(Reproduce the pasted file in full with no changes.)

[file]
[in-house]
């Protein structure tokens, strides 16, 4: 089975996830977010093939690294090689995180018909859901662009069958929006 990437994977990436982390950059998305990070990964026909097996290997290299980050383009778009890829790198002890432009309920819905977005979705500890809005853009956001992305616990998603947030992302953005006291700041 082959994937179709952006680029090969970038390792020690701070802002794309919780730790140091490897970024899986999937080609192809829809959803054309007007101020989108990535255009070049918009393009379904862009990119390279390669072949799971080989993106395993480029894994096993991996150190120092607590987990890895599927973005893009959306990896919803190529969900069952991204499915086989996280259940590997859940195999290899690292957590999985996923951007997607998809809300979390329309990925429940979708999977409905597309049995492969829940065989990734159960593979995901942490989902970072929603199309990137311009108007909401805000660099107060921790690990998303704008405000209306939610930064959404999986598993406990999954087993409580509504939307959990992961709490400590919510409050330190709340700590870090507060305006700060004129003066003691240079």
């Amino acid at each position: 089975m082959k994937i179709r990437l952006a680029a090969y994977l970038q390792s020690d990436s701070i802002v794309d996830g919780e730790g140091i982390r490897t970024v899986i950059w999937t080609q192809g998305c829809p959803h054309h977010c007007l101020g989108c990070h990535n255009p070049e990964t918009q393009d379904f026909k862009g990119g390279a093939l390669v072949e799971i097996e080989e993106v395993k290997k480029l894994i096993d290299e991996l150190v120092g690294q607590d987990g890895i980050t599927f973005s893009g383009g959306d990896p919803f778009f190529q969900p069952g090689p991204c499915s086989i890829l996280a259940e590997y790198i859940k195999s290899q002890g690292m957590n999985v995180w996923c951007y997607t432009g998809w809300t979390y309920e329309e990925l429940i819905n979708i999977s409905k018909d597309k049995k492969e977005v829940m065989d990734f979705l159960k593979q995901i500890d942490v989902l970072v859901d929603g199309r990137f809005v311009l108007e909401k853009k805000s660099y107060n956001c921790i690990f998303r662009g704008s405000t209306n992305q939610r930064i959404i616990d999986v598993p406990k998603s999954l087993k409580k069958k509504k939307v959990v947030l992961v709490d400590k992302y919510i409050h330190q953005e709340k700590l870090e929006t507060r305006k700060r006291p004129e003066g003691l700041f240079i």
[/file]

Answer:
[in-house]
């Protein structure tokens, strides 16, 4: 089975996830977010093939690294090689995180018909859901662009069958929006 990437994977990436982390950059998305990070990964026909097996290997290299980050383009778009890829790198002890432009309920819905977005979705500890809005853009956001992305616990998603947030992302953005006291700041 082959994937179709952006680029090969970038390792020690701070802002794309919780730790140091490897970024899986999937080609192809829809959803054309007007101020989108990535255009070049918009393009379904862009990119390279390669072949799971080989993106395993480029894994096993991996150190120092607590987990890895599927973005893009959306990896919803190529969900069952991204499915086989996280259940590997859940195999290899690292957590999985996923951007997607998809809300979390329309990925429940979708999977409905597309049995492969829940065989990734159960593979995901942490989902970072929603199309990137311009108007909401805000660099107060921790690990998303704008405000209306939610930064959404999986598993406990999954087993409580509504939307959990992961709490400590919510409050330190709340700590870090507060305006700060004129003066003691240079």
């Amino acid at each position: 089975m082959k994937i179709r990437l952006a680029a090969y994977l970038q390792s020690d990436s701070i802002v794309d996830g919780e730790g140091i982390r490897t970024v899986i950059w999937t080609q192809g998305c829809p959803h054309h977010c007007l101020g989108c990070h990535n255009p070049e990964t918009q393009d379904f026909k862009g990119g390279a093939l390669v072949e799971i097996e080989e993106v395993k290997k480029l894994i096993d290299e991996l150190v120092g690294q607590d987990g890895i980050t599927f973005s893009g383009g959306d990896p919803f778009f190529q969900p069952g090689p991204c499915s086989i890829l996280a259940e590997y790198i859940k195999s290899q002890g690292m957590n999985v995180w996923c951007y997607t432009g998809w809300t979390y309920e329309e990925l429940i819905n979708i999977s409905k018909d597309k049995k492969e977005v829940m065989d990734f979705l159960k593979q995901i500890d942490v989902l970072v859901d929603g199309r990137f809005v311009l108007e909401k853009k805000s660099y107060n956001c921790i690990f998303r662009g704008s405000t209306n992305q939610r930064i959404i616990d999986v598993p406990k998603s999954l087993k409580k069958k509504k939307v959990v947030l992961v709490d400590k992302y919510i409050h330190q953005e709340k700590l870090e929006t507060r305006k700060r006291p004129e003066g003691l700041f240079i």